El-Sisi in Athens to press forward on big Egyptian-Greek-Israeli gas deal
Egyptian President Abdel Fatteh El-Sisi has arrived in Athens for three days of talks with Greek Prime Minister Alex Tsipras on a plan for establishing the first ever Mediterranean consortium for the joint exploitation of Israeli, Egyptian and Cypriot off-shore gas wells. debkafile’s Middle East sources disclose in an exclusive report.
Tuesday, Dec. 8, when Prime Minister Binyamin Netanyahu defended his government's handling of Israel’s offshore gas bonanza in a briefing to the Knesset Economy Committee, he faced a barrage of opposition criticism, much of which focused on unfounded claims that Egypt had dropped out of a deal for the purchase of Israeli gas.
The consortium, in advanced negotiation between the Egyptian president, Greek Prime Minister Alexs Tsipras and Binyamin Netanyahu, is designed for two goals. which are to satisfy the gas requirements of Greece, Cyprus, Israel, Jordan, Egypt and the Palestinian Authority, and to export the remainder to Europe.
The three parties are studying three alternative plans:
1. Transfer the Mediterranean gas to Greece and then pipeline it to Europe: Greek Prime Minister Tsipras raised this option with Netanyahu during his unexpected visit to Jerusalem on Nov. 26. He proposed linking the Israeli gas fields, especially the largest Leviathan well, with the Cypriot offshore Aphrodite gas field and Egypt’s Zohr Mediterranean field, and so make it possible to transfer the gas to Greece and from there to Europe.
Tsipras maintained that the European Union, of which Greece is a member, would consider taking part in the construction of the new pipeline networks together with the gas terminals necessary for exporting it.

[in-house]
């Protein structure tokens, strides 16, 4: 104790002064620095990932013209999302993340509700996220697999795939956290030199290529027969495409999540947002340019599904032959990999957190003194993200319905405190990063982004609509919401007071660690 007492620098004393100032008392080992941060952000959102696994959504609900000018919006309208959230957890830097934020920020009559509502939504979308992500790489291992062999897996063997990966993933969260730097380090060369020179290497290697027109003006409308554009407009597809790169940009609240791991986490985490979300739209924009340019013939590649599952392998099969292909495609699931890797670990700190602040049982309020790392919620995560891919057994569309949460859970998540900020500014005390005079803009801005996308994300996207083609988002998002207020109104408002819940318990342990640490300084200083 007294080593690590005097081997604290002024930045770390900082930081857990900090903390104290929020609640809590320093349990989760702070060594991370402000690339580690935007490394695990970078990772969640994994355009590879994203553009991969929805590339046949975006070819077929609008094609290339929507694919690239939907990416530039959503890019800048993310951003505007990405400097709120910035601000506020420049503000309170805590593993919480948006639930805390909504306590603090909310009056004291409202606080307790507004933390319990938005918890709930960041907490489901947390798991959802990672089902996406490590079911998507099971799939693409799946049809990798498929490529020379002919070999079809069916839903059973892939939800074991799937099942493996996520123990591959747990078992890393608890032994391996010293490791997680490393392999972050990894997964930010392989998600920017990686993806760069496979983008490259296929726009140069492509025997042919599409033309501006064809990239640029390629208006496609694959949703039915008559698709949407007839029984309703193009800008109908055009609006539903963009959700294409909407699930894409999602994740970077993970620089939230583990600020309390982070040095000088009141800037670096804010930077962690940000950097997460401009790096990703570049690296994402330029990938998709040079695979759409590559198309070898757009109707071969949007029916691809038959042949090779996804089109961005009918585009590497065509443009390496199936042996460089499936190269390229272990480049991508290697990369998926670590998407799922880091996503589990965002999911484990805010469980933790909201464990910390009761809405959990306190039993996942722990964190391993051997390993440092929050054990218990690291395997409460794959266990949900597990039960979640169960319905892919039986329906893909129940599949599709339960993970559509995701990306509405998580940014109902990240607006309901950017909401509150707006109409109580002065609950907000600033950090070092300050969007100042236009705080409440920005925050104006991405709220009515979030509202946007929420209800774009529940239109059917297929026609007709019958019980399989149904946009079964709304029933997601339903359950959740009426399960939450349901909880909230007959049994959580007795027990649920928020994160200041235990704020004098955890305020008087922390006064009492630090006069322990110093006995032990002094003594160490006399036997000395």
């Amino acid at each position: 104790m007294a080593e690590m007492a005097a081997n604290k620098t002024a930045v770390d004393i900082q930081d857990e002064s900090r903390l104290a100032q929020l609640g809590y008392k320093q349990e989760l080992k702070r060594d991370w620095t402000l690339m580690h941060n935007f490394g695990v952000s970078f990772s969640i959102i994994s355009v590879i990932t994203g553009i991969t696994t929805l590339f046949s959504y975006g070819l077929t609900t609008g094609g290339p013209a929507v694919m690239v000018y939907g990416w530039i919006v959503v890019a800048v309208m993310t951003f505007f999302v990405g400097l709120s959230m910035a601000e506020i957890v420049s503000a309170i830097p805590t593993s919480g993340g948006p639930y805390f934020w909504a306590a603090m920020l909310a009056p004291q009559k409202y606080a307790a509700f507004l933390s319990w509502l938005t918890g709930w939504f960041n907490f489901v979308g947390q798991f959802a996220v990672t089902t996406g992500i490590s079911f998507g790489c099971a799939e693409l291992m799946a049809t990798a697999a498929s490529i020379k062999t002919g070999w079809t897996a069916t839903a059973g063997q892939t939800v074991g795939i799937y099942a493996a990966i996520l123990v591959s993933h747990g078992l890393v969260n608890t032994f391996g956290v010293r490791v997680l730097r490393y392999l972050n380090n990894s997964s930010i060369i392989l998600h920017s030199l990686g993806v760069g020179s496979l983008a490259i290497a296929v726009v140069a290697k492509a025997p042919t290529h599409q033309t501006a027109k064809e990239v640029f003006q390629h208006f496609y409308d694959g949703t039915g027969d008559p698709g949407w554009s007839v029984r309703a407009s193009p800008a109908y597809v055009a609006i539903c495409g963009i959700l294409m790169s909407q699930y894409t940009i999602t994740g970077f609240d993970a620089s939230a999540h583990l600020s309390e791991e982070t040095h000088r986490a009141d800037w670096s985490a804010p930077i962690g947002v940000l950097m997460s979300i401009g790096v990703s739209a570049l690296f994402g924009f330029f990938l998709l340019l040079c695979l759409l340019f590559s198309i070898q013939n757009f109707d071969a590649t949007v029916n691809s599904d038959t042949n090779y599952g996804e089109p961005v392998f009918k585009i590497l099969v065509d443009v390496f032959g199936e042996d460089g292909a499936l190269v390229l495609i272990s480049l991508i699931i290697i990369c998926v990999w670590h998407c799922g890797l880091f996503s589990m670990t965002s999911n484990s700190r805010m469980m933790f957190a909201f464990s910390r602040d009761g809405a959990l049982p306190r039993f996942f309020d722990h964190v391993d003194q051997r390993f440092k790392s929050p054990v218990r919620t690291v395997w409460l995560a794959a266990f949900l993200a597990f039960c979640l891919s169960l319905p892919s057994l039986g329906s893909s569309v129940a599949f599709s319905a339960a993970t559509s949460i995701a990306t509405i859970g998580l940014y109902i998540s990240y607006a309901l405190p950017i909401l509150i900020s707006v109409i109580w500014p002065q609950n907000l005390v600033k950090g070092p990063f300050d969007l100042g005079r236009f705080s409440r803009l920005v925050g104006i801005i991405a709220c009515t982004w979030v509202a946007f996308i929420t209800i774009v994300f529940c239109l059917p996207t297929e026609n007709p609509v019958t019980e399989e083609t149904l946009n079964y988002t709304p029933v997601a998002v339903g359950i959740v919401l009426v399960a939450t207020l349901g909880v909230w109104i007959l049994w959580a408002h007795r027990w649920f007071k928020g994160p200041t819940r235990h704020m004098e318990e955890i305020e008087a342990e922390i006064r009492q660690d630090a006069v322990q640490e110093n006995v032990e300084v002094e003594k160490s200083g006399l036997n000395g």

2. Transfer the gas of all three countries via Turkey.
3. Build a pipeline from the Israeli oil port city of Ashkelon to Egypt. Western Egypt has two giant gas-processing facilities on its Mediterranean coast, one owned by British Gas and the other by Spain’s Union Fenosa Gas. They could transform the gas to LNG for shipping by tanker to Europe.
In his briefing to the Knesset committee, Netanyahu maintained, “The bottom line is that I see the supply of gas as the basis for protecting (Israel’s) national security, and we need to be strong in order to gain alliances and make peace.”
In Athens, the Egyptian President echoed those sentiments when he said: "More cooperation is needed in these difficult times and in this sensitive area. Such cooperation could be in the exploitation of mineral resources, it could be an economic cooperation and even a military cooperation,” he said.
In other words, joint exploitation of the Mediterranean gas fields will enable the countries of the region to confront the security challenges that they face, as well as facilitate economic cooperation and joint military efforts to protect the gas fields and pipelines.
debkafile’s sources report that El-Sisi, Cypriot President Nicos Anastasiades and the Israeli and Greek prime ministers are planning a summit meeting in the coming days to bring forward and seal a deal for the economic consolidation of the Egyptian, Israeli and Cypriot gas fields and the means for exporting the gas.
Despite the arguments put forward against the government’s handling of the gas issue by Knesset members, including opposition leader Yitzhak Herzog and loudest opponent of the gas deal, his fellow party member Shelly Yachimovich, the key facts are indisputable.
Their party, the Zionist Union, constantly advocates a quest for peace based on regional alliances. Yet when an important regional alliance becomes feasible, on the basis of cooperation in the exploitation of Mediterranean gas, its leaders try and shout it down. They are even proposing to endlessly delay the entire project by petitions to Israel’s Supreme Court. This step would make one of Israel’s leading political parties guilty of frustrating one of the most important and productive political and security-related developments Israel has attained in recent years.